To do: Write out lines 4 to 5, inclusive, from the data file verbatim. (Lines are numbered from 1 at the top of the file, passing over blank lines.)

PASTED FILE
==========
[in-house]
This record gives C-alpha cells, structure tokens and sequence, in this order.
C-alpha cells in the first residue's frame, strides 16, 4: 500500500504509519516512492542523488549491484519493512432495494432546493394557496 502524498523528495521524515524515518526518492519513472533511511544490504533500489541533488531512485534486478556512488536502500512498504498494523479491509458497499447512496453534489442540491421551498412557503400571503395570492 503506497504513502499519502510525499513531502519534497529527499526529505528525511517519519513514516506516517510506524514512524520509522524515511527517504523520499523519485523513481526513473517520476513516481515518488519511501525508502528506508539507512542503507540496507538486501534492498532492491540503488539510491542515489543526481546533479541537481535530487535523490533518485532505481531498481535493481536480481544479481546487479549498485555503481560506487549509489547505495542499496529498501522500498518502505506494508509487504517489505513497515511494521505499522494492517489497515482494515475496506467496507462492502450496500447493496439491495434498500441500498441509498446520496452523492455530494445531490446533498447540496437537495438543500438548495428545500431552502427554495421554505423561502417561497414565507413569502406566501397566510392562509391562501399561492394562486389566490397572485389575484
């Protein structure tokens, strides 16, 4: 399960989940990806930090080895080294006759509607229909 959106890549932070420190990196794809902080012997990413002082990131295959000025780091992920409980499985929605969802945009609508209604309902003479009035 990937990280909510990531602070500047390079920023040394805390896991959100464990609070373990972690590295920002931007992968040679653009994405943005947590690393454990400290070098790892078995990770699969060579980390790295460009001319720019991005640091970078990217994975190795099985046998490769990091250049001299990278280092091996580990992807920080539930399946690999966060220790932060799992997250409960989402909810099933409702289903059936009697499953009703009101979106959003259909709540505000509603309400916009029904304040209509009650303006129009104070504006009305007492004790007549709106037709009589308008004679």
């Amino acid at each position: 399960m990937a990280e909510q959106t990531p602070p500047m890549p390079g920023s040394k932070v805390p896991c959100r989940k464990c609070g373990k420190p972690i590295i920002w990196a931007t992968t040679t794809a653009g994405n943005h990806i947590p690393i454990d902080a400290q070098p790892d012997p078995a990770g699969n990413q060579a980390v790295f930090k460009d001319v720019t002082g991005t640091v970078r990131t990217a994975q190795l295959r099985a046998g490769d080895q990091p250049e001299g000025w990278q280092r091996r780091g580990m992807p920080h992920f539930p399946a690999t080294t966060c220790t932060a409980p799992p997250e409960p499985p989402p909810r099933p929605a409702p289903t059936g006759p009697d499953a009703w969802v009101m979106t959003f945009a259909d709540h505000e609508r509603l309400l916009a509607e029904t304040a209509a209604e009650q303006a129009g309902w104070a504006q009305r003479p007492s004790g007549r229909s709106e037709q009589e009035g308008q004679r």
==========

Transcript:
């Protein structure tokens, strides 16, 4: 399960989940990806930090080895080294006759509607229909 959106890549932070420190990196794809902080012997990413002082990131295959000025780091992920409980499985929605969802945009609508209604309902003479009035 990937990280909510990531602070500047390079920023040394805390896991959100464990609070373990972690590295920002931007992968040679653009994405943005947590690393454990400290070098790892078995990770699969060579980390790295460009001319720019991005640091970078990217994975190795099985046998490769990091250049001299990278280092091996580990992807920080539930399946690999966060220790932060799992997250409960989402909810099933409702289903059936009697499953009703009101979106959003259909709540505000509603309400916009029904304040209509009650303006129009104070504006009305007492004790007549709106037709009589308008004679």
């Amino acid at each position: 399960m990937a990280e909510q959106t990531p602070p500047m890549p390079g920023s040394k932070v805390p896991c959100r989940k464990c609070g373990k420190p972690i590295i920002w990196a931007t992968t040679t794809a653009g994405n943005h990806i947590p690393i454990d902080a400290q070098p790892d012997p078995a990770g699969n990413q060579a980390v790295f930090k460009d001319v720019t002082g991005t640091v970078r990131t990217a994975q190795l295959r099985a046998g490769d080895q990091p250049e001299g000025w990278q280092r091996r780091g580990m992807p920080h992920f539930p399946a690999t080294t966060c220790t932060a409980p799992p997250e409960p499985p989402p909810r099933p929605a409702p289903t059936g006759p009697d499953a009703w969802v009101m979106t959003f945009a259909d709540h505000e609508r509603l309400l916009a509607e029904t304040a209509a209604e009650q303006a129009g309902w104070a504006q009305r003479p007492s004790g007549r229909s709106e037709q009589e009035g308008q004679r």